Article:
The Blaydon Races are famous in our neck of the woods. They began in1811 but were discontinued and then resurrected in 1861 on a circular island – a mile in circumference – in the Tyne called Blaydon Island, and known locally as Dent’s Meadow, and moved by 1887 to Stella Haugh on the riverside. In the later decades of the 19th century and into the 20th, crowds flocked to the Blaydon Races. Even, in 1916, as World War I raged, permission was granted to hold the event as long as a large donation was given to the British Sportsmen’s Ambulance Fund.  On September 2nd 1916, more than 4,000 punters attended day one of the races, but come the following day – September 2 – all hell broke loose. There were suspicions races were being rigged and when the heavily-tipped nag, Anxious Moments, was disqualified after winning by six lengths a full-scale riot broke out. In the absence of many police, members of the crowd went on the rampage, smashing up the weighing house and throwing equipment into the Tyne.  And that, it turned out, was to be the end of the famous Blaydon Races…

EMR Scrap Metal

Dunston is particularly known for wooden coal staithes, first opened in 1893 as a structure for loading coal from the North Durham coalfield onto ships. Today, the staiths are reputed to be the largest wooden structure in Europe, and are protected as a Listed Building and a Scheduled Ancient Monument.

Still more to see, so stay tooned!

Fraggle Report~River Tyne Cruise~July 2017

A couple of weeks ago, when it wasn’t rain, Sophie and I embarked on one of the river cruises which set off from the Quayside in Newcastle. There are 2 choices, you can go Quay to sea, a 3 hour trip to the piers at the river mouth, or Quay to countryside, a 2 hour trip going under 11 bridges, as far as Ryton Willows, which is the one we took.

Setting off under the Millennium bridge


the quayside buildings


churches and high rises

graffiti of course

I ❤ Tar?

hole in the wall

more to come so stay tooned!


Bridges over the River Tyne~ finale

Part 1 HERE. Part 2 HERE. Part 3 HERE & 4 HERE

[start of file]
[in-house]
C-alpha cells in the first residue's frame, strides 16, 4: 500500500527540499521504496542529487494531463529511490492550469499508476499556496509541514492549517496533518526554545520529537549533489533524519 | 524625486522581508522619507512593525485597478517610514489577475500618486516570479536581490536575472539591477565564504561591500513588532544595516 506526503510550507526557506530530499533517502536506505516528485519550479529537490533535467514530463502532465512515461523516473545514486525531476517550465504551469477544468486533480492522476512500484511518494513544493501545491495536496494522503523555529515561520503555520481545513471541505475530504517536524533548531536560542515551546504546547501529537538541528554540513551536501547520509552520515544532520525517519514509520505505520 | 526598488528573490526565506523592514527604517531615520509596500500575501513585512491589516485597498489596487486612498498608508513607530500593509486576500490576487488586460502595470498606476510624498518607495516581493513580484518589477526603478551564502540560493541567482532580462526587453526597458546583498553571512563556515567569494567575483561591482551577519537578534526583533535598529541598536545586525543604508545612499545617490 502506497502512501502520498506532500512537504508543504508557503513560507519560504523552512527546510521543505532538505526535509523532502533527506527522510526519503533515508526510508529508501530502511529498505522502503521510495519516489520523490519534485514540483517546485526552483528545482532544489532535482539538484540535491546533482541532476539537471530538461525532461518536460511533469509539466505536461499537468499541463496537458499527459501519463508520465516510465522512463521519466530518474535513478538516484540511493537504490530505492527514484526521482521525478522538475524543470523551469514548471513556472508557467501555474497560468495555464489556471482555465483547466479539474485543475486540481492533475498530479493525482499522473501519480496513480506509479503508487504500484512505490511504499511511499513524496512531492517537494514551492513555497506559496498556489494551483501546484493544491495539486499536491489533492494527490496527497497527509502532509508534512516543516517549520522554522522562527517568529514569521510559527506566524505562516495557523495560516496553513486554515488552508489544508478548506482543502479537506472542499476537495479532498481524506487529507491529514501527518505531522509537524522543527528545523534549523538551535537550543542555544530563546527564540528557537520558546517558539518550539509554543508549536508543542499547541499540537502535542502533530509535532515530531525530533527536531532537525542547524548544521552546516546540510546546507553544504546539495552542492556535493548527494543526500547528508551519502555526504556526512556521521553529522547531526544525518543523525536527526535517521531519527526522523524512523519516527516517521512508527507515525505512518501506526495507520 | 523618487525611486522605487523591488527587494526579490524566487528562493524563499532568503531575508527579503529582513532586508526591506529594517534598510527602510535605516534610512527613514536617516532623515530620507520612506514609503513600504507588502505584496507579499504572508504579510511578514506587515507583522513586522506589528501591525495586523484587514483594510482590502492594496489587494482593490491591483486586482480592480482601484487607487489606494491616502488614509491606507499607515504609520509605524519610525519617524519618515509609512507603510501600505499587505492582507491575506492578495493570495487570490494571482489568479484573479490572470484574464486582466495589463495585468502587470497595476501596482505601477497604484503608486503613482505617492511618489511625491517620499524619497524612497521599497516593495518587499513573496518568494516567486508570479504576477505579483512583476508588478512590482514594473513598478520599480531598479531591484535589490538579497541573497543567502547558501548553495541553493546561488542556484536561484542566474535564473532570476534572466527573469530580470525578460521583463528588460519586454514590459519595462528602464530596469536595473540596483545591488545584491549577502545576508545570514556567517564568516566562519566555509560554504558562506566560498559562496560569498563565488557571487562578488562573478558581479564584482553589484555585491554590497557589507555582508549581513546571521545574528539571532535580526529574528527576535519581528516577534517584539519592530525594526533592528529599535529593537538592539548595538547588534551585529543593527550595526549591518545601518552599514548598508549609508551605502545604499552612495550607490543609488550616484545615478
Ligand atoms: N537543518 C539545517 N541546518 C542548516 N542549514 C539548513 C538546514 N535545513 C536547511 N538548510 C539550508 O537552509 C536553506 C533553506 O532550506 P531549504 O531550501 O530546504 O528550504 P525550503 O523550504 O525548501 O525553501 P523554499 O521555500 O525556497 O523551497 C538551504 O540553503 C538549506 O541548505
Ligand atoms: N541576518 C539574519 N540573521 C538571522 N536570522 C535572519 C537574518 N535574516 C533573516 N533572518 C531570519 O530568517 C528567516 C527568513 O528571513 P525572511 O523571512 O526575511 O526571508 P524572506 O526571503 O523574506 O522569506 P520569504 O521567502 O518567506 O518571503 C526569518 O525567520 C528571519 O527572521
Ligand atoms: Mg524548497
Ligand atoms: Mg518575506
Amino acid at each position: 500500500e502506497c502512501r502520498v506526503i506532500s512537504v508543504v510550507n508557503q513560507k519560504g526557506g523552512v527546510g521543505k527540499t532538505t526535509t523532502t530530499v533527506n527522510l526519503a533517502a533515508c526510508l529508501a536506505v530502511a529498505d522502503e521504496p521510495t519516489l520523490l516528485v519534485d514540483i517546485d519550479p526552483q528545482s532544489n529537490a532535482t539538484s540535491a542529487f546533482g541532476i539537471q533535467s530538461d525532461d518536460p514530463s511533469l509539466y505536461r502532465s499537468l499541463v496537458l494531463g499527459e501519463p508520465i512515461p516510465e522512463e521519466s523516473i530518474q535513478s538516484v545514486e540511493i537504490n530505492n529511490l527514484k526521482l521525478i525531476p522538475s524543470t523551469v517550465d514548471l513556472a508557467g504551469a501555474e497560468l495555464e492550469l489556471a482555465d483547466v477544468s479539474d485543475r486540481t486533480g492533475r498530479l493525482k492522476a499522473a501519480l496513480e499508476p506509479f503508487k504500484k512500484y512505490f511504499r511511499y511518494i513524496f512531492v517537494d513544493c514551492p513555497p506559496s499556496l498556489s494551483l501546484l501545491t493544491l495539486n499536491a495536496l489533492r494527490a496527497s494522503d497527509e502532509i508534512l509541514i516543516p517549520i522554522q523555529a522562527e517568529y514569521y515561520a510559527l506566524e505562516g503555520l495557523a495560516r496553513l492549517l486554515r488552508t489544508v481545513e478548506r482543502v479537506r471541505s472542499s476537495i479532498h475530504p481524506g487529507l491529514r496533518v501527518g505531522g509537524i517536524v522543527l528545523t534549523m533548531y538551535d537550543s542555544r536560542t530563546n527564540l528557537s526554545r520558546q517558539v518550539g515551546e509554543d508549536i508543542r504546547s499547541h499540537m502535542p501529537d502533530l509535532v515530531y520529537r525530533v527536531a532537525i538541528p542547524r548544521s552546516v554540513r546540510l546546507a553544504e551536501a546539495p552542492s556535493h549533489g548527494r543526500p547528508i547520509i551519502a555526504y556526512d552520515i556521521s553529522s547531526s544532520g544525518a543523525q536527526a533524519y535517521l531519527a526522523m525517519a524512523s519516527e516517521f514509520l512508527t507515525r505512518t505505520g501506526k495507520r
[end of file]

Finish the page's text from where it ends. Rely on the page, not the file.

Some more pictures of the Market on the quayside by the Bridges

Flower stall

Hearts of gold

coming or going


Loved the mirrors this guy was making

lovely little details

Biker boys

View of 5 of the bridges taken on the millennium bridge

So that’s the lot, new report next time 🙂

stay tooned!

Bridges Over the River Tyne ~ Part 3

Part 1 HERE.   Part 2 HERE

After we got to the end of the High Level Bridge it was time to go to lunch, and we found a fab little cafe called Long Play Cafe, as well as serving great food and coffee, they have a record deck and loads of music on vinyl which you can play if your sitting next to the deck

After lunch we walked to the Swing Bridge and went across it and back again.

The hydraulic power still used to move the bridge is today derived from electrically driven pumps. These feed a hydraulic accumulator sunk into a 60 foot (18 m) shaft below the bridge; the water is then released under pressure which runs the machinery to turn the bridge. The mechanism used for this is still the same machinery originally installed by Armstrong. It has an 281 feet (85.6 m) cantilevered span with a central axis of rotation able to move through 360° to allow vessels to pass on either side of it.The previous bridge on the site was demolished in 1868 to enable larger ships to move upstream to William Armstrong’s works. The hydraulic Swing Bridge was designed and paid for by Armstrong, with work beginning in 1873. It was first used for road traffic on 15 June 1876 and opened for river traffic on 17 July 1876. At the time of construction it was the largest swing bridge ever built. The construction costs were £240,000.The Swing Bridge stands on the site of the Old Tyne Bridges of 1270 and 1781, and probably of the Roman Pons Aelius. It is a Grade II* listed structure.

On the way over

View from the Swing bridge, of the Tyne Bridge and Millennium Bridge

Looking the other way, the Queen Elizabeth 2nd bridge and King Edward V11 bridge beyond it.

On the way back

View of the Castle at the end of the bridge

After we left the bridge we had a wander around the quayside and saw the old Fish Market building

The Fish Market in Victorian times (post 1880 when it was built) on the Quayside near the Guildhall. As the commercial heart of Newcastle moved away from the Quayside so did the traders and the Fish Market moved, during the twentieth century until 1976 it was on Clayton Street, From 1876 the Fish Market moved to the Green Market, part of the new Eldon Square.

Today it is difficult to know where the fish market is.Neptune looks across the Tyne from the top of the old Fish Market, erected in 1880. Also note the larger than usual sea-horses supporting the city arms above the door. This building had been unused for over a decade, but it now rejoins the commercial activity of the area, this time as a high class ale house for the booze sodden partygoers that make the nightly pilgrimage to this centre of revelry.

The upper storey of this building used to house the Town Court, and the Mayor’s Chamber. It is decorated with heraldic devices and scenes from Newcastle’s history, topped by a hammer beam roof.

Then we went on to walk down to the millennium bridge, but as it was Sunday there was a market on and we got distracted by it 🙂 so that will be the next part of our visit to the bridges.

Stay tooned!

(info re Fish Market from http://www.seenewcastle.com)

Day 347~366

Phil’s on night shift this week, and the temperature is quite mild, so took a trip into South Shields and shot the Port of Tyne from our side of the river, lots of pretty lights and reflections. Better if you click on the picture to embiggen it I think.